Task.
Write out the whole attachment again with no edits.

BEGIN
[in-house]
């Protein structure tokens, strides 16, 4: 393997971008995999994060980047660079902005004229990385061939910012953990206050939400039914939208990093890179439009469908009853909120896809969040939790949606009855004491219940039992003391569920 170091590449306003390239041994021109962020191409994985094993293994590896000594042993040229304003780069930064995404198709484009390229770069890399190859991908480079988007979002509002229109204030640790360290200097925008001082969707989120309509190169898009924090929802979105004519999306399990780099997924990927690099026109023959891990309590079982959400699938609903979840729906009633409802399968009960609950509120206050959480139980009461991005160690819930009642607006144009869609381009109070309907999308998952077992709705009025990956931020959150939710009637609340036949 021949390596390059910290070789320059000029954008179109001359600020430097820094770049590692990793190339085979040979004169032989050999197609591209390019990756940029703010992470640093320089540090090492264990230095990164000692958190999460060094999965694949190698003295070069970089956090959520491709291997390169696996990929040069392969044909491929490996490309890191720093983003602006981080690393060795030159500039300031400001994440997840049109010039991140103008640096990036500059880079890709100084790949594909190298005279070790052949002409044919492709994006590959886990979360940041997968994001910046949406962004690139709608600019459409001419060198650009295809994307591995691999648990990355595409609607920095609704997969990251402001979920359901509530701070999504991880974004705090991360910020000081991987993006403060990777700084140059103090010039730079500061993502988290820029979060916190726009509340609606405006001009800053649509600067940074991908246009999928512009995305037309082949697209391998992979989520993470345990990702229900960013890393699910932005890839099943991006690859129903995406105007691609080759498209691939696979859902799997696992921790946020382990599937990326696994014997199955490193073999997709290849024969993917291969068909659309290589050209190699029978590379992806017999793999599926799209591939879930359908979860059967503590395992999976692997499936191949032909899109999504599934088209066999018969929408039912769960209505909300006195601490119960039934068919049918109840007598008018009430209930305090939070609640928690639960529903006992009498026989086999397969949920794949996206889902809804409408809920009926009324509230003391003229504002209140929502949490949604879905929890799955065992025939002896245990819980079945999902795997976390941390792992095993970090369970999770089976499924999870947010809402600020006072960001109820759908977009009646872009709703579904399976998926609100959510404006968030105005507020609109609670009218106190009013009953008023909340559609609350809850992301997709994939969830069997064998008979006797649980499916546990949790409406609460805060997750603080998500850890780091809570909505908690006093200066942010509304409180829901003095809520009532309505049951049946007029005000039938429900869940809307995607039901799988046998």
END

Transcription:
[in-house]
């Protein structure tokens, strides 16, 4: 393997971008995999994060980047660079902005004229990385061939910012953990206050939400039914939208990093890179439009469908009853909120896809969040939790949606009855004491219940039992003391569920 170091590449306003390239041994021109962020191409994985094993293994590896000594042993040229304003780069930064995404198709484009390229770069890399190859991908480079988007979002509002229109204030640790360290200097925008001082969707989120309509190169898009924090929802979105004519999306399990780099997924990927690099026109023959891990309590079982959400699938609903979840729906009633409802399968009960609950509120206050959480139980009461991005160690819930009642607006144009869609381009109070309907999308998952077992709705009025990956931020959150939710009637609340036949 021949390596390059910290070789320059000029954008179109001359600020430097820094770049590692990793190339085979040979004169032989050999197609591209390019990756940029703010992470640093320089540090090492264990230095990164000692958190999460060094999965694949190698003295070069970089956090959520491709291997390169696996990929040069392969044909491929490996490309890191720093983003602006981080690393060795030159500039300031400001994440997840049109010039991140103008640096990036500059880079890709100084790949594909190298005279070790052949002409044919492709994006590959886990979360940041997968994001910046949406962004690139709608600019459409001419060198650009295809994307591995691999648990990355595409609607920095609704997969990251402001979920359901509530701070999504991880974004705090991360910020000081991987993006403060990777700084140059103090010039730079500061993502988290820029979060916190726009509340609606405006001009800053649509600067940074991908246009999928512009995305037309082949697209391998992979989520993470345990990702229900960013890393699910932005890839099943991006690859129903995406105007691609080759498209691939696979859902799997696992921790946020382990599937990326696994014997199955490193073999997709290849024969993917291969068909659309290589050209190699029978590379992806017999793999599926799209591939879930359908979860059967503590395992999976692997499936191949032909899109999504599934088209066999018969929408039912769960209505909300006195601490119960039934068919049918109840007598008018009430209930305090939070609640928690639960529903006992009498026989086999397969949920794949996206889902809804409408809920009926009324509230003391003229504002209140929502949490949604879905929890799955065992025939002896245990819980079945999902795997976390941390792992095993970090369970999770089976499924999870947010809402600020006072960001109820759908977009009646872009709703579904399976998926609100959510404006968030105005507020609109609670009218106190009013009953008023909340559609609350809850992301997709994939969830069997064998008979006797649980499916546990949790409406609460805060997750603080998500850890780091809570909505908690006093200066942010509304409180829901003095809520009532309505049951049946007029005000039938429900869940809307995607039901799988046998």